Clinical Technology Teaching: Lawyering for Justice and Locating the Public Interest in Tech Law Practice


Monday, April 8, 2019, 12:00pm to 1:30pm


Maxwell Dworkin 119

Clinical Technology Teaching: Lawyering for Justice and Locating the Public Interest in Tech Law Practice


The recent announcement of a “Public Interest Technology University Network” (which includes Harvard) has shone a spotlight on the ways in which technology practitioners may pursue the public interest in their work. The idea of public interest practice has long existed in the field of law, where career paths in private law firms and companies are distinguished from career paths in government and the non-profit / advocacy sector. Those interested in public interest law practice often spend time during law school enrolled in clinics, which offer practical skills training to students and pro bono legal services to deserving clients. In this talk, Chris Bavitz will discuss the work of the Cyberlaw Clinic, Harvard Law School’s technology law and policy clinical program (which celebrates the 20th anniversary of its founding later this year). Chris will address the complexities associated with identifying and advancing the public interest (or broader concepts of social justice) as a lawyer, when one’s field is technology law.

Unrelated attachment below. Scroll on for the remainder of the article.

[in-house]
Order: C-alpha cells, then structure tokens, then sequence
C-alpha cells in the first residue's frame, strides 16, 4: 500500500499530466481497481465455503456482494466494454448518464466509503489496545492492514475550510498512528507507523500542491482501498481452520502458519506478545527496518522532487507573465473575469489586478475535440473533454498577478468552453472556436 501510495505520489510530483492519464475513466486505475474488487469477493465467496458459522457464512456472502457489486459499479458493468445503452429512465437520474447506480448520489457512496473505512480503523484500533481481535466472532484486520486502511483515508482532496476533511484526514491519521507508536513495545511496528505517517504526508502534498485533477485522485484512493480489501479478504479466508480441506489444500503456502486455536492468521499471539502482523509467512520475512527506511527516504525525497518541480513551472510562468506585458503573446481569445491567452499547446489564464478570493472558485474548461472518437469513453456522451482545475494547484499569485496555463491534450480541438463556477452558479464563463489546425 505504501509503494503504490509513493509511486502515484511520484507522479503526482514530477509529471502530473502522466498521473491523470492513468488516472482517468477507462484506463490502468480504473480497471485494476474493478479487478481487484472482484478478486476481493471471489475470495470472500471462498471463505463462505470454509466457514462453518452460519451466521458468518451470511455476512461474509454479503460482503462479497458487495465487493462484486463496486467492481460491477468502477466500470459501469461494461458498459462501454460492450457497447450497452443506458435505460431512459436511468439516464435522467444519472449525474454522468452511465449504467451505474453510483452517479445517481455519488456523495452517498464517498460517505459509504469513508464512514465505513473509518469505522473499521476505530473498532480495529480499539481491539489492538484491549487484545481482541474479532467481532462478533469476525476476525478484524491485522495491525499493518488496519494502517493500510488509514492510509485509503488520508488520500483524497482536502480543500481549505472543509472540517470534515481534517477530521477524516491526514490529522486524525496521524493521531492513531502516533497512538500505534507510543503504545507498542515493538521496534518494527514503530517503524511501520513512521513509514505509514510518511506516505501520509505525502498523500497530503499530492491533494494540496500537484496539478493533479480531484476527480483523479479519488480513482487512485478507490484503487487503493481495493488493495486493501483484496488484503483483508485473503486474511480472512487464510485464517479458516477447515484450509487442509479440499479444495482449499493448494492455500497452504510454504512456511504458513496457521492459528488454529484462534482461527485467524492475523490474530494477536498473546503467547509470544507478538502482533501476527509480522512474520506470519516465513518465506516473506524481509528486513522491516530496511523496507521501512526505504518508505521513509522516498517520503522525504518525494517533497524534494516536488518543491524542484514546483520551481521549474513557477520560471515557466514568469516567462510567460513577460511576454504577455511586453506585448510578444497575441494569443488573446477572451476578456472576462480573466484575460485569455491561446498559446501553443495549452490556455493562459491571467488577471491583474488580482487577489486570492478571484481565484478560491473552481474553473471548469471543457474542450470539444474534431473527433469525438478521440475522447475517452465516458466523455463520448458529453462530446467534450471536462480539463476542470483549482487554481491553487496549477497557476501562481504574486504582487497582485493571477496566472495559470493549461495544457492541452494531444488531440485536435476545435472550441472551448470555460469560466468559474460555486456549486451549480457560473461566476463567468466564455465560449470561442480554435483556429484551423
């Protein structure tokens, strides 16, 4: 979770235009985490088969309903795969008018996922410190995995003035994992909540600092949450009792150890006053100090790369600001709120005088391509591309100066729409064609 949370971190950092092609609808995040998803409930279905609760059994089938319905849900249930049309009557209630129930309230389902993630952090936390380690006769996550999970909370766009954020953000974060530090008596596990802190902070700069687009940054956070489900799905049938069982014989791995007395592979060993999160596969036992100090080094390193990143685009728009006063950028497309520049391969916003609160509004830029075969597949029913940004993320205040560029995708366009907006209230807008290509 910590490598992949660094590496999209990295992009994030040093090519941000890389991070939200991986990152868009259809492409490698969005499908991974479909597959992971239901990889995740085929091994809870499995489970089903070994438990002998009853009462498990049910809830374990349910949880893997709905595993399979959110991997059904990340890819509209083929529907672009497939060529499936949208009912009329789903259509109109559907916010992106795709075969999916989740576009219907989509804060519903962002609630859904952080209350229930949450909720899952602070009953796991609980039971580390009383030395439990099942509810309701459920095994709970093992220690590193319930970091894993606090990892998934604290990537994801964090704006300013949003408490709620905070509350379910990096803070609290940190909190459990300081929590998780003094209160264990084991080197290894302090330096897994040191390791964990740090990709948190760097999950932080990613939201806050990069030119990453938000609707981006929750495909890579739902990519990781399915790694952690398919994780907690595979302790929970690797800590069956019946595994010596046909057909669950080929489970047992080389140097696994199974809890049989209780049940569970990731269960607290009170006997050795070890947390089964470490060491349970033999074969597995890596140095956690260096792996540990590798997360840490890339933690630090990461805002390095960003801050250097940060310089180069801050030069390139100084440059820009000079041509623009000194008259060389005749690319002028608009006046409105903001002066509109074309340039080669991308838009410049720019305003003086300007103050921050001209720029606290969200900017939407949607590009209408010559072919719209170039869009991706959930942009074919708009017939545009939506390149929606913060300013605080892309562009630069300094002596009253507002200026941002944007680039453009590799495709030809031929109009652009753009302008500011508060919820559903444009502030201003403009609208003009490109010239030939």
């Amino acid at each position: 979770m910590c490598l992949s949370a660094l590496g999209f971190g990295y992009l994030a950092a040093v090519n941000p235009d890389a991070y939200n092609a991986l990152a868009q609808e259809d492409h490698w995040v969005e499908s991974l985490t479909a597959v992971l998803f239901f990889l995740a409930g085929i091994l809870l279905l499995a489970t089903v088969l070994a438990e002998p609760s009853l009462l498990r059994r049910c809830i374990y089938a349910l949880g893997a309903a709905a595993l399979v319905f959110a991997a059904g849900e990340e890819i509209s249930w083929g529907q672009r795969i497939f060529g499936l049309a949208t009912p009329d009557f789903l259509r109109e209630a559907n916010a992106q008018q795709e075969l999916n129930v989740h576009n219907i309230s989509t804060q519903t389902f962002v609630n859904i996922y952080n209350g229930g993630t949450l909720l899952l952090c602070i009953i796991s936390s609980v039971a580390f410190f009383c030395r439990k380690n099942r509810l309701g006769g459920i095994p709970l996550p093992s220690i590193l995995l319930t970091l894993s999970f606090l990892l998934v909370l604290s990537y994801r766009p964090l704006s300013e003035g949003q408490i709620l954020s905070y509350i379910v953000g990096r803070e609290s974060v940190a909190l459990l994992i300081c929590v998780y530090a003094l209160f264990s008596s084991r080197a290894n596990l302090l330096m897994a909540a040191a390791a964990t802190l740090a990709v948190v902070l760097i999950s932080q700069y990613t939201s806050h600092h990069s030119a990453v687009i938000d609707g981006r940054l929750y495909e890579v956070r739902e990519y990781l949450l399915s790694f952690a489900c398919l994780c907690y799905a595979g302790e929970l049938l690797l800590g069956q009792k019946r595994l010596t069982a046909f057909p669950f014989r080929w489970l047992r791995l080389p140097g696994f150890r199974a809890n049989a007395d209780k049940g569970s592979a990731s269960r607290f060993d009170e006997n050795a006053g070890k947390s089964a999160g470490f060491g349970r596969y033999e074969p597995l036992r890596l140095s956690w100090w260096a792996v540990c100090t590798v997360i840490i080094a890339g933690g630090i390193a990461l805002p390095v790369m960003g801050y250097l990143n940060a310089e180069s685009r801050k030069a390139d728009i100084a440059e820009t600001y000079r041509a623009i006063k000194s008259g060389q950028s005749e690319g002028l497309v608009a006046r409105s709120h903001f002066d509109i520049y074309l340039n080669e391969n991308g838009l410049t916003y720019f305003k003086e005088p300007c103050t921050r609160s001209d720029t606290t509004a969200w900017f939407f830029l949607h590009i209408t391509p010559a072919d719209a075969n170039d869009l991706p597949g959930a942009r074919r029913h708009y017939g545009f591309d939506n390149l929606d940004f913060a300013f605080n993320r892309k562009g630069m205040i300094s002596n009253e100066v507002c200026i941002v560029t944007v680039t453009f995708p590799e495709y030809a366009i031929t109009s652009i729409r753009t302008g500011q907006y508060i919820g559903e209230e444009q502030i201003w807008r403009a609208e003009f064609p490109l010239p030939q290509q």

Christopher T. Bavitz is the WilmerHale Clinical Professor of Law at Harvard Law School. He is also Managing Director of HLS’s Cyberlaw Clinic, based at the Berkman Klein Center for Internet & Society. And, he is a Faculty Co-Director of the Berkman Klein Center. Chris teaches the Counseling and Legal Strategy in the Digital Age and Music & Digital Media seminars, and he concentrates his practice activities on intellectual property and media law (particularly in the areas of music, entertainment, and technology). He oversees many of the Cyberlaw Clinic’s projects relating to copyright, speech, advising of startups, and the use of technology to support access to justice, and he serves as the HLS Dean’s Designate to Harvard’s Innovation Lab. Chris’s research and related work at the Berkman Klein Center addresses intermediary liability and online content takedown regimes as well as regulatory, ethical, and governance issues associated with technologies that incorporate algorithms, machine learning, and artificial intelligence. Prior to joining the Clinic in 2008, Chris served as Senior Director of Legal Affairs for EMI Music North America. From 1998-2002, Chris was a litigation associate at Sonnenschein Nath & Rosenthal and RubinBaum LLP / Rubin Baum Levin Constant & Friedman, where he focused on copyright and trademark matters. Chris received his B.A., cum laude, and Certificate in Peace and Justice Studies from Tufts University in 1995 and his J.D. from University of Michigan Law School in 1998.